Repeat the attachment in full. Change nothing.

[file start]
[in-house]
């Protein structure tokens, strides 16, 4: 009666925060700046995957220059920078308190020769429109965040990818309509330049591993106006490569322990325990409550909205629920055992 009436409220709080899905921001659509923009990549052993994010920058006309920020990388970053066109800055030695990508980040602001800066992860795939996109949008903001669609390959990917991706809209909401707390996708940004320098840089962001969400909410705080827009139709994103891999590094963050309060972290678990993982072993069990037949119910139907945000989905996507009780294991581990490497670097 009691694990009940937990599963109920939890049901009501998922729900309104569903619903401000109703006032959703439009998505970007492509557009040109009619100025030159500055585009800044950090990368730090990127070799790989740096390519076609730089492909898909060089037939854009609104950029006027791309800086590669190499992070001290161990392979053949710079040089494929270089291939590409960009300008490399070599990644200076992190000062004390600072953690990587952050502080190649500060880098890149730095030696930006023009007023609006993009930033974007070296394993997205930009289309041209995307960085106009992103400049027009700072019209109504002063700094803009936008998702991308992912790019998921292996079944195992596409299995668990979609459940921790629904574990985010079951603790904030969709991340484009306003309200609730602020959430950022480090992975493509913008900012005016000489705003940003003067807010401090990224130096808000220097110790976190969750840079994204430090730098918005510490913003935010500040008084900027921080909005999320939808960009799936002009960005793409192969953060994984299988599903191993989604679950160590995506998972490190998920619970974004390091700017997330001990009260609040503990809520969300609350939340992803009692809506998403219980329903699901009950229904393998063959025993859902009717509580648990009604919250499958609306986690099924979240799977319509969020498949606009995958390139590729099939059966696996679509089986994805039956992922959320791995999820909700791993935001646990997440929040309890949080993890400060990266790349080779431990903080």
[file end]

[in-house]
């Protein structure tokens, strides 16, 4: 009666925060700046995957220059920078308190020769429109965040990818309509330049591993106006490569322990325990409550909205629920055992 009436409220709080899905921001659509923009990549052993994010920058006309920020990388970053066109800055030695990508980040602001800066992860795939996109949008903001669609390959990917991706809209909401707390996708940004320098840089962001969400909410705080827009139709994103891999590094963050309060972290678990993982072993069990037949119910139907945000989905996507009780294991581990490497670097 009691694990009940937990599963109920939890049901009501998922729900309104569903619903401000109703006032959703439009998505970007492509557009040109009619100025030159500055585009800044950090990368730090990127070799790989740096390519076609730089492909898909060089037939854009609104950029006027791309800086590669190499992070001290161990392979053949710079040089494929270089291939590409960009300008490399070599990644200076992190000062004390600072953690990587952050502080190649500060880098890149730095030696930006023009007023609006993009930033974007070296394993997205930009289309041209995307960085106009992103400049027009700072019209109504002063700094803009936008998702991308992912790019998921292996079944195992596409299995668990979609459940921790629904574990985010079951603790904030969709991340484009306003309200609730602020959430950022480090992975493509913008900012005016000489705003940003003067807010401090990224130096808000220097110790976190969750840079994204430090730098918005510490913003935010500040008084900027921080909005999320939808960009799936002009960005793409192969953060994984299988599903191993989604679950160590995506998972490190998920619970974004390091700017997330001990009260609040503990809520969300609350939340992803009692809506998403219980329903699901009950229904393998063959025993859902009717509580648990009604919250499958609306986690099924979240799977319509969020498949606009995958390139590729099939059966696996679509089986994805039956992922959320791995999820909700791993935001646990997440929040309890949080993890400060990266790349080779431990903080």